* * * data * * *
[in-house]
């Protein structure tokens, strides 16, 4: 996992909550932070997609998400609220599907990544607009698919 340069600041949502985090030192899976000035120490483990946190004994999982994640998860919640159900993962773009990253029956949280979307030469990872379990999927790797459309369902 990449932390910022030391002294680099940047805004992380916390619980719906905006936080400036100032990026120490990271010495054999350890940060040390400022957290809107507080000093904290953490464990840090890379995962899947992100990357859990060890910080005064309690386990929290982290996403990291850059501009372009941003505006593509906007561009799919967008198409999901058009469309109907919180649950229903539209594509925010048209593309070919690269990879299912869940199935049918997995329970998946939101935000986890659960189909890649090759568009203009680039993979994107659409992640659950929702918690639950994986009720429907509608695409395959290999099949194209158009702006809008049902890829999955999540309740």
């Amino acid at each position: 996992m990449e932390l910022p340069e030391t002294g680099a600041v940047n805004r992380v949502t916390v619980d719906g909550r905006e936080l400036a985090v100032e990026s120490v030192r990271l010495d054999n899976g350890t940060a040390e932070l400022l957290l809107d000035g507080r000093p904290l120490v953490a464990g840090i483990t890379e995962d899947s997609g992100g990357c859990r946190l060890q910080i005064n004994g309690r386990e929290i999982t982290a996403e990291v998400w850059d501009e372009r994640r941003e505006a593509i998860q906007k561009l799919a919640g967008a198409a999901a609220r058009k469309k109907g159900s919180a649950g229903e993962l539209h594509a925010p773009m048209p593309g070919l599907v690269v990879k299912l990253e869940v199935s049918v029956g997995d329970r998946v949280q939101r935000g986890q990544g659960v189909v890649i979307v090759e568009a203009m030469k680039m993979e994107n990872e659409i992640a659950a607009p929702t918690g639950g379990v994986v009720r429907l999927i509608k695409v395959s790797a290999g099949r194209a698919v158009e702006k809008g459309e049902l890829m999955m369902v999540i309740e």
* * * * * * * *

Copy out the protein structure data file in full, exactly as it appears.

[in-house]
């Protein structure tokens, strides 16, 4: 996992909550932070997609998400609220599907990544607009698919 340069600041949502985090030192899976000035120490483990946190004994999982994640998860919640159900993962773009990253029956949280979307030469990872379990999927790797459309369902 990449932390910022030391002294680099940047805004992380916390619980719906905006936080400036100032990026120490990271010495054999350890940060040390400022957290809107507080000093904290953490464990840090890379995962899947992100990357859990060890910080005064309690386990929290982290996403990291850059501009372009941003505006593509906007561009799919967008198409999901058009469309109907919180649950229903539209594509925010048209593309070919690269990879299912869940199935049918997995329970998946939101935000986890659960189909890649090759568009203009680039993979994107659409992640659950929702918690639950994986009720429907509608695409395959290999099949194209158009702006809008049902890829999955999540309740």
């Amino acid at each position: 996992m990449e932390l910022p340069e030391t002294g680099a600041v940047n805004r992380v949502t916390v619980d719906g909550r905006e936080l400036a985090v100032e990026s120490v030192r990271l010495d054999n899976g350890t940060a040390e932070l400022l957290l809107d000035g507080r000093p904290l120490v953490a464990g840090i483990t890379e995962d899947s997609g992100g990357c859990r946190l060890q910080i005064n004994g309690r386990e929290i999982t982290a996403e990291v998400w850059d501009e372009r994640r941003e505006a593509i998860q906007k561009l799919a919640g967008a198409a999901a609220r058009k469309k109907g159900s919180a649950g229903e993962l539209h594509a925010p773009m048209p593309g070919l599907v690269v990879k299912l990253e869940v199935s049918v029956g997995d329970r998946v949280q939101r935000g986890q990544g659960v189909v890649i979307v090759e568009a203009m030469k680039m993979e994107n990872e659409i992640a659950a607009p929702t918690g639950g379990v994986v009720r429907l999927i509608k695409v395959s790797a290999g099949r194209a698919v158009e702006k809008g459309e049902l890829m999955m369902v999540i309740e």